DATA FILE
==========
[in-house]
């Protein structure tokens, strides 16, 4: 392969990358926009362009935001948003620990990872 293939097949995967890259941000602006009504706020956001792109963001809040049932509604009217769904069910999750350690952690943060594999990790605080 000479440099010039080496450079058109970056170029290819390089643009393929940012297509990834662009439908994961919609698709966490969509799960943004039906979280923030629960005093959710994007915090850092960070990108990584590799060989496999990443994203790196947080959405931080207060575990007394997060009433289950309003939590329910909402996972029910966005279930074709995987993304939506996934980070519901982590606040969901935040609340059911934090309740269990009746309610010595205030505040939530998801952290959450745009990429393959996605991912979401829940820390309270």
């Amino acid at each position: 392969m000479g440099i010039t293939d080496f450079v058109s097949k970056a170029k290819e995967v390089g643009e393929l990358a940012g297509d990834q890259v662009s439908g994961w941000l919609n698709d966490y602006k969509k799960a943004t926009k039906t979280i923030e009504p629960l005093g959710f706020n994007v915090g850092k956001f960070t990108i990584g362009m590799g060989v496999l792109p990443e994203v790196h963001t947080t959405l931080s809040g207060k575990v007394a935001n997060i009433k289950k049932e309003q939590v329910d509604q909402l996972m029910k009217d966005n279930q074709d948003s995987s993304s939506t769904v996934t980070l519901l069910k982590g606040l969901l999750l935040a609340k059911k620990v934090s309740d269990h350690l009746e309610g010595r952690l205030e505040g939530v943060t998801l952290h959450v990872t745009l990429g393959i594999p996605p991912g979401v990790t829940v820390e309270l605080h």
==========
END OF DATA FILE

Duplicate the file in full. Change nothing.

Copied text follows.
[in-house]
């Protein structure tokens, strides 16, 4: 392969990358926009362009935001948003620990990872 293939097949995967890259941000602006009504706020956001792109963001809040049932509604009217769904069910999750350690952690943060594999990790605080 000479440099010039080496450079058109970056170029290819390089643009393929940012297509990834662009439908994961919609698709966490969509799960943004039906979280923030629960005093959710994007915090850092960070990108990584590799060989496999990443994203790196947080959405931080207060575990007394997060009433289950309003939590329910909402996972029910966005279930074709995987993304939506996934980070519901982590606040969901935040609340059911934090309740269990009746309610010595205030505040939530998801952290959450745009990429393959996605991912979401829940820390309270």
């Amino acid at each position: 392969m000479g440099i010039t293939d080496f450079v058109s097949k970056a170029k290819e995967v390089g643009e393929l990358a940012g297509d990834q890259v662009s439908g994961w941000l919609n698709d966490y602006k969509k799960a943004t926009k039906t979280i923030e009504p629960l005093g959710f706020n994007v915090g850092k956001f960070t990108i990584g362009m590799g060989v496999l792109p990443e994203v790196h963001t947080t959405l931080s809040g207060k575990v007394a935001n997060i009433k289950k049932e309003q939590v329910d509604q909402l996972m029910k009217d966005n279930q074709d948003s995987s993304s939506t769904v996934t980070l519901l069910k982590g606040l969901l999750l935040a609340k059911k620990v934090s309740d269990h350690l009746e309610g010595r952690l205030e505040g939530v943060t998801l952290h959450v990872t745009l990429g393959i594999p996605p991912g979401v990790t829940v820390e309270l605080h």